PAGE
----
<iframe src="//www.googletagmanager.com/ns.html?id=GTM-KJ4LCR" height="0" width="0" style="display:none;visibility:hidden"></iframe>
digitaslbi logo

Back to School Season is Signal-Harvesting Season

DigitasLBi

Brett Leary

Back to School Season is Signal-Harvesting Season

We’re nearing the end of yet another major shopping season in Back to School (B2S) and two things are clear. 1) Shoppers are clearly comfortable moving between physical and digital shopping experiences and 2) Retail and brand marketers have an amazing opportunity to gain a more holistic understanding of their customers by learning from the data signals these shoppers generate.

The Age of Convergence

Various B2S and general commerce-focused studies support the notion that today’s digital-savvy shoppers are continuing to converge their digital and physical shopping activities. Deloitte’s recent Back to School survey points to expectations that in-store spending will double that of online this year ($288 in-store vs $103 online, on average). The survey also highlighted that more than two-thirds of shoppers expect online and physical channels to complement each other. The NRF’s 2017 B2S study pointed out that 54% of parents who shop online would use buy online-pickup in store. These findings correlate with general commerce studies that highlight rising cross-channel shopping behaviors and heavy digital influence regardless of channel.

Need more evidence? Look at Amazon’s realization that online domination is not enough anymore. The company has recently kickstarted a number of initiatives that merge their digital prowess with physical experiences. See Whole Foods, Amazon Instant Pick Up on select college campuses, the Amazon Go Concept store and Amazon bookstores. (I predict that next B2S season we will see pencils, glue sticks and Nike sneakers sold in Whole Foods.)

Your Shoppers: Same, But Different

Cost, convenience and value have long been the primary driving forces behind shopping behaviors and this doesn’t appear to be changing any time in the foreseeable future.

What has changed are shopper’s expectations. Today’s shoppers have and therefore expect real-time access to information and the ability to instantly purchase just about any item imaginable. They also expect to have access to a buy button wherever they are, and they want their goods as fast as possible - all while incurring little to no shipping costs.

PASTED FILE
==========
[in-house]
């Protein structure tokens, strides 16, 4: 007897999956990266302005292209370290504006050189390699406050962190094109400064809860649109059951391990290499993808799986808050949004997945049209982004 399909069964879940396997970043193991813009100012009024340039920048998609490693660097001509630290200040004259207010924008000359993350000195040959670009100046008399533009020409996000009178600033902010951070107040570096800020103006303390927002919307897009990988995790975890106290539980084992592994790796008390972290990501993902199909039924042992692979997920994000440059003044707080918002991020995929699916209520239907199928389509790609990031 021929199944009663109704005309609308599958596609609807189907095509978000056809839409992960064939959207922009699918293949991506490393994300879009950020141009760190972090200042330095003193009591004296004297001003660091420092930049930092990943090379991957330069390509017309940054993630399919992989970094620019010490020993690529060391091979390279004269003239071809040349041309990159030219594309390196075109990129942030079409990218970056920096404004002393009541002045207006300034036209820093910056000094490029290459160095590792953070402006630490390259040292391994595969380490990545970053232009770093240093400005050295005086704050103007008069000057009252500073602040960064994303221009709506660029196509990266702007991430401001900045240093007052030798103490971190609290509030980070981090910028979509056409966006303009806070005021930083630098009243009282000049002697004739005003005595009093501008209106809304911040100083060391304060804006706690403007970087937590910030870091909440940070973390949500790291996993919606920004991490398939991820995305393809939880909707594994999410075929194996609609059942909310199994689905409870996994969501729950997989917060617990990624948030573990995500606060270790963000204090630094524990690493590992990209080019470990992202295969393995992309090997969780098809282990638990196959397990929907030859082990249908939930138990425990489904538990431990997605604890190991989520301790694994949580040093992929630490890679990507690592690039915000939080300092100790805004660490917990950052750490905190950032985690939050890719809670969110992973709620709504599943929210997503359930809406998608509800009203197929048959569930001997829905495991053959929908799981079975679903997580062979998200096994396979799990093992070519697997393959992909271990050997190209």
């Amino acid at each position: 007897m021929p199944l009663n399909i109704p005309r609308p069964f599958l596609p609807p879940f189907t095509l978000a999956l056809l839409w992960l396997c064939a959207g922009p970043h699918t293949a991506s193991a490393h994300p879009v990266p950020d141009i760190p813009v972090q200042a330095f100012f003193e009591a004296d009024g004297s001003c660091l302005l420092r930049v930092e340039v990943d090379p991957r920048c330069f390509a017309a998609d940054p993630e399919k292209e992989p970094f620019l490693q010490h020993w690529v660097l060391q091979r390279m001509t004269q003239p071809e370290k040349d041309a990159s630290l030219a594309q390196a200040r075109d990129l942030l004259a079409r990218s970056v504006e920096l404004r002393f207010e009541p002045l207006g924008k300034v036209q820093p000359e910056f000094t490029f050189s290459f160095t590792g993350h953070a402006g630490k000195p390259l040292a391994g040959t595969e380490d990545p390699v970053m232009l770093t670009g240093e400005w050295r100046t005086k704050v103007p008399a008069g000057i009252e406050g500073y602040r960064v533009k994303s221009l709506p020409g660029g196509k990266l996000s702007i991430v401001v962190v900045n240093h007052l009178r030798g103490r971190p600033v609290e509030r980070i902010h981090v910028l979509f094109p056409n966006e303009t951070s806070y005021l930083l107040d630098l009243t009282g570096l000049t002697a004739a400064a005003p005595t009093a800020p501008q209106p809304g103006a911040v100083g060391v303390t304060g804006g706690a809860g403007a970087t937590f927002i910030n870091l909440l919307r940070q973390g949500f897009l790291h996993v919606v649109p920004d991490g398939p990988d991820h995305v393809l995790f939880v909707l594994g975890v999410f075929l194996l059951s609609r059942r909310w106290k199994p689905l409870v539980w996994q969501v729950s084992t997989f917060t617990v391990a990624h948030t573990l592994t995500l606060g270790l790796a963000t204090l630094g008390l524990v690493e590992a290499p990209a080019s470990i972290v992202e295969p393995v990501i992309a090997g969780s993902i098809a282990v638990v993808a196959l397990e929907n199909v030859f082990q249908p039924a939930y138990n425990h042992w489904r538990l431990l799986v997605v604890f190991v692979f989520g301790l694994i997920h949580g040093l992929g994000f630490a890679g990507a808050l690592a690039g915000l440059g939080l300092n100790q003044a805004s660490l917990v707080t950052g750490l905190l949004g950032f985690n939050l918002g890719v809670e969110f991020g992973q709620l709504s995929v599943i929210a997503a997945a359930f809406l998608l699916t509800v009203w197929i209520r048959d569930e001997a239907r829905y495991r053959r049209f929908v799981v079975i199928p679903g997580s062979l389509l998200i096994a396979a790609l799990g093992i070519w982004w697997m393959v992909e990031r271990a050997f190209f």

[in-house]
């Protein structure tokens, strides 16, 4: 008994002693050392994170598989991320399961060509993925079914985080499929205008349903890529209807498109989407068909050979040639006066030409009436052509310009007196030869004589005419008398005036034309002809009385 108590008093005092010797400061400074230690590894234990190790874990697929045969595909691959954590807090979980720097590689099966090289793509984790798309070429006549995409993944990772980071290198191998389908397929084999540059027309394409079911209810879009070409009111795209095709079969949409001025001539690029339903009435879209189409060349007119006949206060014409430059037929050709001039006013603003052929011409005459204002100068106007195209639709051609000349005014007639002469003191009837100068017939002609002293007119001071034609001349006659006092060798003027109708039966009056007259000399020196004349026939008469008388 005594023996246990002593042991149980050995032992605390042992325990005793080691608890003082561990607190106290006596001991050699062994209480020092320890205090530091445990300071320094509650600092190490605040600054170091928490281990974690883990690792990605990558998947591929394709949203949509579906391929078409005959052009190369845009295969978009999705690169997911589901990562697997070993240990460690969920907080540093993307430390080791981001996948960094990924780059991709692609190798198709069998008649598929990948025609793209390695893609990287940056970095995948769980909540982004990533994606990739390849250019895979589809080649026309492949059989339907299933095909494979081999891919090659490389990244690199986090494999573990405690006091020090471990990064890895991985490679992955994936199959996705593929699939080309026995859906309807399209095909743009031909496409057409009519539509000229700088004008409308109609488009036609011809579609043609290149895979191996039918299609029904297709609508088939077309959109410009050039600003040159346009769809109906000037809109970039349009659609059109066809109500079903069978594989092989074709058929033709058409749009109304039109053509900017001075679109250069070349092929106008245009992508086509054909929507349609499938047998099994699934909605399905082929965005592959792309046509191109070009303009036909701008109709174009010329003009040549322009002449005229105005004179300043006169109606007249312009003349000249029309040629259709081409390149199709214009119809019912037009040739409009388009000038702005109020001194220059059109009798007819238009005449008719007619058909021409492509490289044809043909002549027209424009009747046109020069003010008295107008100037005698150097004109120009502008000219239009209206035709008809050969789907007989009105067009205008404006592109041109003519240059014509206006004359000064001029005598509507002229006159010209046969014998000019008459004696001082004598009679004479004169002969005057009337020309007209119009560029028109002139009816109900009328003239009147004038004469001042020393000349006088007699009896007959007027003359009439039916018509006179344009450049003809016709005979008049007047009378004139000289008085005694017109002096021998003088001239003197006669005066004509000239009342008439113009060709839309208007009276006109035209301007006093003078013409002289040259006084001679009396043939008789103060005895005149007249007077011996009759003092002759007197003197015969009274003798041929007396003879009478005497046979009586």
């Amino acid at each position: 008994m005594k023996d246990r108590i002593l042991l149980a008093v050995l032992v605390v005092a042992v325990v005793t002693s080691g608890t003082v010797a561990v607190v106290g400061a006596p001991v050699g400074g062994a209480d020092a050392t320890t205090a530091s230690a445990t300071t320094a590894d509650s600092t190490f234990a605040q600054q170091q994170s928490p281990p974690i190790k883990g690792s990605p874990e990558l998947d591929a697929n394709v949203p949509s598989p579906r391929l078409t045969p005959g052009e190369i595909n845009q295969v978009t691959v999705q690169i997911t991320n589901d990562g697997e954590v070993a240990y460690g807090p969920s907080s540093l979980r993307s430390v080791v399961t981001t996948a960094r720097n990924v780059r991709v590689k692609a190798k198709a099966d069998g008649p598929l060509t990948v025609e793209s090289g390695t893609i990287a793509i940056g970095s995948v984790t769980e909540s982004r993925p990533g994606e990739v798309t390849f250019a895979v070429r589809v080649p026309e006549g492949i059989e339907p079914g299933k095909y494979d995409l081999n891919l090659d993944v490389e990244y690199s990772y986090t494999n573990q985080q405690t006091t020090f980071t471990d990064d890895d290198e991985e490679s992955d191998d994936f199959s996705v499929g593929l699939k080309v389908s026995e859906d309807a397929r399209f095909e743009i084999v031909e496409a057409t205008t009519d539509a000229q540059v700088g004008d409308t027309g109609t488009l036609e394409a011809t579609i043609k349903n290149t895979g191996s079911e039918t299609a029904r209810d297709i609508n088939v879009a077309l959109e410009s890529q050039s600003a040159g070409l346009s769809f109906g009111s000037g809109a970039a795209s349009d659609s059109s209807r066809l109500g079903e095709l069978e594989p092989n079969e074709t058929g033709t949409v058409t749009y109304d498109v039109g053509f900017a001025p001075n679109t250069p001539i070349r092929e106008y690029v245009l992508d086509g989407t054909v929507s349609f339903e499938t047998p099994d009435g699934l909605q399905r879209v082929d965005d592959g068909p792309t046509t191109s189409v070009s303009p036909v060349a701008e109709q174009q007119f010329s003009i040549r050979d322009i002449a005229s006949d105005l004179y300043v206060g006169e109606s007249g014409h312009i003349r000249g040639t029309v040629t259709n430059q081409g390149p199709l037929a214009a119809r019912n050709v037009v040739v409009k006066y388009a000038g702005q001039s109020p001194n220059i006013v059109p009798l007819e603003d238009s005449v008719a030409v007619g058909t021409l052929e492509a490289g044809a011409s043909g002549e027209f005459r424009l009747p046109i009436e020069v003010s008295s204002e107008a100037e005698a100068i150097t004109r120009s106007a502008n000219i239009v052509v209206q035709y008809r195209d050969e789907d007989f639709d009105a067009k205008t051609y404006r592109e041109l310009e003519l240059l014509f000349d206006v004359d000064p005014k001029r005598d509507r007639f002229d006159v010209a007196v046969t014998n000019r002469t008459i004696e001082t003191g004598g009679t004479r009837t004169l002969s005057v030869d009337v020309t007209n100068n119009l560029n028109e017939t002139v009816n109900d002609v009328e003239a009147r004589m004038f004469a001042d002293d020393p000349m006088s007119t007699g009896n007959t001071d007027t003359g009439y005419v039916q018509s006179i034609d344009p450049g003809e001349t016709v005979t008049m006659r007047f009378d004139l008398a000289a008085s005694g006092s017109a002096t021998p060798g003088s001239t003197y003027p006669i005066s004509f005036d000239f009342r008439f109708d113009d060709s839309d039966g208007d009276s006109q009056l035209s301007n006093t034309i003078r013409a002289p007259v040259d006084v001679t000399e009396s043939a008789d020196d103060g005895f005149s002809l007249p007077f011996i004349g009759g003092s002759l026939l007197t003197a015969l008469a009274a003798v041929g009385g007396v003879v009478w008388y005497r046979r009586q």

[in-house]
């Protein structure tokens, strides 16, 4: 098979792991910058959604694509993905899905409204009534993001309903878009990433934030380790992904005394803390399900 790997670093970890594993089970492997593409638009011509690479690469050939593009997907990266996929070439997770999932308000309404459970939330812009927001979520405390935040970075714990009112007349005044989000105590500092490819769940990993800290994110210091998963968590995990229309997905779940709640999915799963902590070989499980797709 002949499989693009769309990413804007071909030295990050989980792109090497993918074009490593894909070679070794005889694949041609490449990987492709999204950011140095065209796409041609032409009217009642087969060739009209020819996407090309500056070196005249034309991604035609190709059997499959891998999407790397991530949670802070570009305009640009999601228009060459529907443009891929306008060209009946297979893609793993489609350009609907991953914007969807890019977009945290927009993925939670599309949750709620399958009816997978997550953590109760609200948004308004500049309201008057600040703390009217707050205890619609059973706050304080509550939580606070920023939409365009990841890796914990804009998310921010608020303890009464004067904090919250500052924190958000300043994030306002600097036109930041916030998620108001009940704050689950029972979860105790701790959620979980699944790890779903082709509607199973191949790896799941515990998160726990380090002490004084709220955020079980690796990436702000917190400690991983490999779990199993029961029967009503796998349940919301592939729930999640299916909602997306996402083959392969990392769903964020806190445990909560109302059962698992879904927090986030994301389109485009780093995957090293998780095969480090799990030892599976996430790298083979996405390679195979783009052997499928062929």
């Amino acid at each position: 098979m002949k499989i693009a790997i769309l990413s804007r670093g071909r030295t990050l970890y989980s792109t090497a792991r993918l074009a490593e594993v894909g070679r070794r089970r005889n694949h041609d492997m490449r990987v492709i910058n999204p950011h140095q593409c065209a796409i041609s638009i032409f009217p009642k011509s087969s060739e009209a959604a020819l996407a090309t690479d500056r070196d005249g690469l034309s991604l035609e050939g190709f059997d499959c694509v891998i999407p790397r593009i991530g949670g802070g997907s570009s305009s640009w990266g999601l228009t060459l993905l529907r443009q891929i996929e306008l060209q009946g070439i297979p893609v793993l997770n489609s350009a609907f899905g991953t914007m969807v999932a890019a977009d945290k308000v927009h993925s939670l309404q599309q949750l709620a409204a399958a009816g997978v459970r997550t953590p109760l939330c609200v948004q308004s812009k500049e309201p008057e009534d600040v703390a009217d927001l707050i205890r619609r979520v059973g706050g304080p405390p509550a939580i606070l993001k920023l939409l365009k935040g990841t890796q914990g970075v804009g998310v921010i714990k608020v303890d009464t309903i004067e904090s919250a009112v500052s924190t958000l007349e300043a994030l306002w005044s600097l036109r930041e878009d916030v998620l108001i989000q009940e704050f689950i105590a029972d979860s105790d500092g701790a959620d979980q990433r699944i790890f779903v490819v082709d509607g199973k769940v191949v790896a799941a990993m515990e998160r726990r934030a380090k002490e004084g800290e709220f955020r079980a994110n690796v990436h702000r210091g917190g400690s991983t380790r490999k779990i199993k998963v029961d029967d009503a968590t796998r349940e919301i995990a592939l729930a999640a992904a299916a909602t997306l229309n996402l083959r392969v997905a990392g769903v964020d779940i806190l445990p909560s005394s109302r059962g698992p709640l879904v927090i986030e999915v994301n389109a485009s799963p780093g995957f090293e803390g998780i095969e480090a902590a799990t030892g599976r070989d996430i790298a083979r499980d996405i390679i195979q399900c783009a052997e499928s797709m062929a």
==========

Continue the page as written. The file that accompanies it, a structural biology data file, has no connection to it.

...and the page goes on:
If a customer’s expectations can be met by visiting the local store versus browsing Amazon they will take that path, or vice versa. Today’s path to purchase will always vary and smart brands and retailers that best understand and anticipate the customer’s decision-making processes will win.

Worlds Collide - New Signals Are Released

As shoppers go down their various purchase paths, they bounce back and forth across physical and digital channels, giving off both passive and explicit signals - lots of them. These signals come primarily via their mobile phones, but also increasingly via their wearables, voice assistants, cars and interactions with in-store tech.

The available signals are numerous and can reveal such things as intent: take, for example, a customer searching for shoes on the Target app. This search can also reveal the shopper’s surrounding context: they’ve been dwelling for 5 minutes in the shoe department at the Target located on Main Street. The signals can even reveal the shopper’s emotion: they appear happy when looking at the in-store digital shoe display.

The challenge that many multi-channel retailers and brands face is threefold. 1) The identification of what key signals their customers are making available to them. 2) How to collect these signals, and 3) How to interpret and act upon the various signals when they are mashed together.

Retailers and Brands - Think "Sensor Fusion"